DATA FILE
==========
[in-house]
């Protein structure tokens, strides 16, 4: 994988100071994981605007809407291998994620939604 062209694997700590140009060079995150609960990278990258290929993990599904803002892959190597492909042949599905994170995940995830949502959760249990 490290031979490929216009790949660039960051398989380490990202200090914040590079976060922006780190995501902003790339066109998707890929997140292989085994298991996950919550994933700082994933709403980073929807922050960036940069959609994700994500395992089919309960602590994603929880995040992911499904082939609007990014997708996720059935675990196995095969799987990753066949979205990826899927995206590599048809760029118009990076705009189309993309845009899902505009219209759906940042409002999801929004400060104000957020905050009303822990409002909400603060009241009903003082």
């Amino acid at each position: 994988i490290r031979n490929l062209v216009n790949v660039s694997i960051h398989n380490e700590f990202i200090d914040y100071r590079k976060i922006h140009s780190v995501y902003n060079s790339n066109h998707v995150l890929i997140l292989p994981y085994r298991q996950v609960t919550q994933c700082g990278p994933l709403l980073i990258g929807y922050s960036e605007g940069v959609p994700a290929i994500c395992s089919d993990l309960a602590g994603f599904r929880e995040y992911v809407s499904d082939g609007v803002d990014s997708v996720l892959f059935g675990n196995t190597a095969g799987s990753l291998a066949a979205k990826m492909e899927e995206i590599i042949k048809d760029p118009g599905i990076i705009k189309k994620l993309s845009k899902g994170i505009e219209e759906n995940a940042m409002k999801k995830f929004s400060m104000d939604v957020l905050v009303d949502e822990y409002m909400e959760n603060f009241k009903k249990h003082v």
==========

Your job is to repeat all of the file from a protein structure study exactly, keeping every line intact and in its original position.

[in-house]
């Protein structure tokens, strides 16, 4: 994988100071994981605007809407291998994620939604 062209694997700590140009060079995150609960990278990258290929993990599904803002892959190597492909042949599905994170995940995830949502959760249990 490290031979490929216009790949660039960051398989380490990202200090914040590079976060922006780190995501902003790339066109998707890929997140292989085994298991996950919550994933700082994933709403980073929807922050960036940069959609994700994500395992089919309960602590994603929880995040992911499904082939609007990014997708996720059935675990196995095969799987990753066949979205990826899927995206590599048809760029118009990076705009189309993309845009899902505009219209759906940042409002999801929004400060104000957020905050009303822990409002909400603060009241009903003082």
């Amino acid at each position: 994988i490290r031979n490929l062209v216009n790949v660039s694997i960051h398989n380490e700590f990202i200090d914040y100071r590079k976060i922006h140009s780190v995501y902003n060079s790339n066109h998707v995150l890929i997140l292989p994981y085994r298991q996950v609960t919550q994933c700082g990278p994933l709403l980073i990258g929807y922050s960036e605007g940069v959609p994700a290929i994500c395992s089919d993990l309960a602590g994603f599904r929880e995040y992911v809407s499904d082939g609007v803002d990014s997708v996720l892959f059935g675990n196995t190597a095969g799987s990753l291998a066949a979205k990826m492909e899927e995206i590599i042949k048809d760029p118009g599905i990076i705009k189309k994620l993309s845009k899902g994170i505009e219209e759906n995940a940042m409002k999801k995830f929004s400060m104000d939604v957020l905050v009303d949502e822990y409002m909400e959760n603060f009241k009903k249990h003082v």